La Jolla business district structure isn’t working


When the city auditor’s report on Promote La Jolla was issued last June, we wondered about the city’s oversight role with the business improvement districts. Their lack of it was called out in the auditor’s report, which urged changes in how the city works with the districts.

Now it’s nine months later and we’re still wondering.

It used to be that Promote La Jolla hired its vendors and sent bills along to the city for reimbursement. The city paid them, apparently without good oversight — one of the issues that led to the audit.

Now that the city has taken the management reins of what is called the La Jolla Business Improvement District, getting anything done seems next to impossible. When the new arrangement was approved, it seems that no one sat the “advisers” down or explained to the broader merchant group what the ground rules are. Are multiple bids required over a certain dollar amount? If a committee (say the Pet Parade group) wants to pay for something to support their project, how do they do it?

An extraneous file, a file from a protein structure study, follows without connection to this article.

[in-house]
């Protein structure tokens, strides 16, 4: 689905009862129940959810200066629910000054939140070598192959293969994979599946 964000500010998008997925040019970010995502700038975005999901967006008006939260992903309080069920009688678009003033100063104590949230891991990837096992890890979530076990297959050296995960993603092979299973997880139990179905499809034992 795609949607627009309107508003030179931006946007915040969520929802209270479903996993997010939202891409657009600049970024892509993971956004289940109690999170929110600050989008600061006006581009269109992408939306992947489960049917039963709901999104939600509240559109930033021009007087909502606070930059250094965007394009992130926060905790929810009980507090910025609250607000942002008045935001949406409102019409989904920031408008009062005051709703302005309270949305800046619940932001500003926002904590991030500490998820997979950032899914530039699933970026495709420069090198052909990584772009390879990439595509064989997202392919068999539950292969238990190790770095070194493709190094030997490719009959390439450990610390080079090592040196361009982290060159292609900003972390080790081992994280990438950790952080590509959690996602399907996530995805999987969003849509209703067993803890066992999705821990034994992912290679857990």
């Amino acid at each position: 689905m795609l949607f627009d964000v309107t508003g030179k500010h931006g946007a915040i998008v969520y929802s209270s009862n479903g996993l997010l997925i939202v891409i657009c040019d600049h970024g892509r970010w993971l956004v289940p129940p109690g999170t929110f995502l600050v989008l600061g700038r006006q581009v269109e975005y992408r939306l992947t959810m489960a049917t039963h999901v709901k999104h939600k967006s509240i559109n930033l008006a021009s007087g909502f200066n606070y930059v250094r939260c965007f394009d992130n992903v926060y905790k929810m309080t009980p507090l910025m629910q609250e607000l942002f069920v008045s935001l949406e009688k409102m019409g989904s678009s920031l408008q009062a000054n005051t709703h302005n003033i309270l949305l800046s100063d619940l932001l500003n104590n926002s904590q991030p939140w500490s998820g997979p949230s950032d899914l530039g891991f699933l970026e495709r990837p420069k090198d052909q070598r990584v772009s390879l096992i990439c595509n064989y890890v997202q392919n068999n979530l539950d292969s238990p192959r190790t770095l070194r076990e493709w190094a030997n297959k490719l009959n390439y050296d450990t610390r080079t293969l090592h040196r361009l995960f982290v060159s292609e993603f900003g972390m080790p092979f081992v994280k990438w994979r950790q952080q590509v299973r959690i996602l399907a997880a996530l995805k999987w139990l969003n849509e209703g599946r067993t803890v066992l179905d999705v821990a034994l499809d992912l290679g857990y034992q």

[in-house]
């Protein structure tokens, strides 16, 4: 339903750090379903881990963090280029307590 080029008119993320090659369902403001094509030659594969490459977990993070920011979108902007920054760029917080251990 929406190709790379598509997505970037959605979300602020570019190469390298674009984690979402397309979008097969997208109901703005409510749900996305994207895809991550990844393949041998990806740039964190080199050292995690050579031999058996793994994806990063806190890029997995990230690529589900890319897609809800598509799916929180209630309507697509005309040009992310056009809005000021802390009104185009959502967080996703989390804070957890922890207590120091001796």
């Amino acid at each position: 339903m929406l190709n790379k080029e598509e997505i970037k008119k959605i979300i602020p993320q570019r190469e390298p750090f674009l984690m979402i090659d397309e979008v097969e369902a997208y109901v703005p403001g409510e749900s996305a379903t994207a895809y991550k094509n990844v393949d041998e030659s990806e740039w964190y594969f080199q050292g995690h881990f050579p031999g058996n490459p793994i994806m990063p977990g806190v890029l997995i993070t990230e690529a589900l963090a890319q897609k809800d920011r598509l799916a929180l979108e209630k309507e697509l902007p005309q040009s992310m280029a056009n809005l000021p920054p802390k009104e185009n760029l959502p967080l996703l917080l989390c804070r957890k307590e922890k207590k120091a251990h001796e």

The current flap over getting new hanging baskets for the Village installed and maintained is a perfect example of something that’s not working.

It’s been two weeks since the advisers approved the deal, with only one bid despite a challenge from a member who’s out seeking more economical ways to accomplish the task. We’re still waiting for answers and action.

With the new set-up, it’s not at all clear if the merchants are getting value out of the fees they pay to the business improvement district. Since the city council approved the new La Jolla group, not much has gotten done, other than collect fees.

We don’t think La Jolla’s Village merchants and business owners are getting ANY bang for their buck.

Are there other options? Probably, but we should tread cautiously down the road proposed by PLJ President Rick Wildman (now a Town Council trustee) who has said he thinks the answer is a 92037 business group under the Town Council’s auspices.

Local businesses are struggling in this economy. If the value is not there, the district should be disbanded until the business community determines how they want to proceed. That would require repealing or amending the ordinance establishing the entity — approved by businesses when the BID was set up. We think it’s time to consider that option.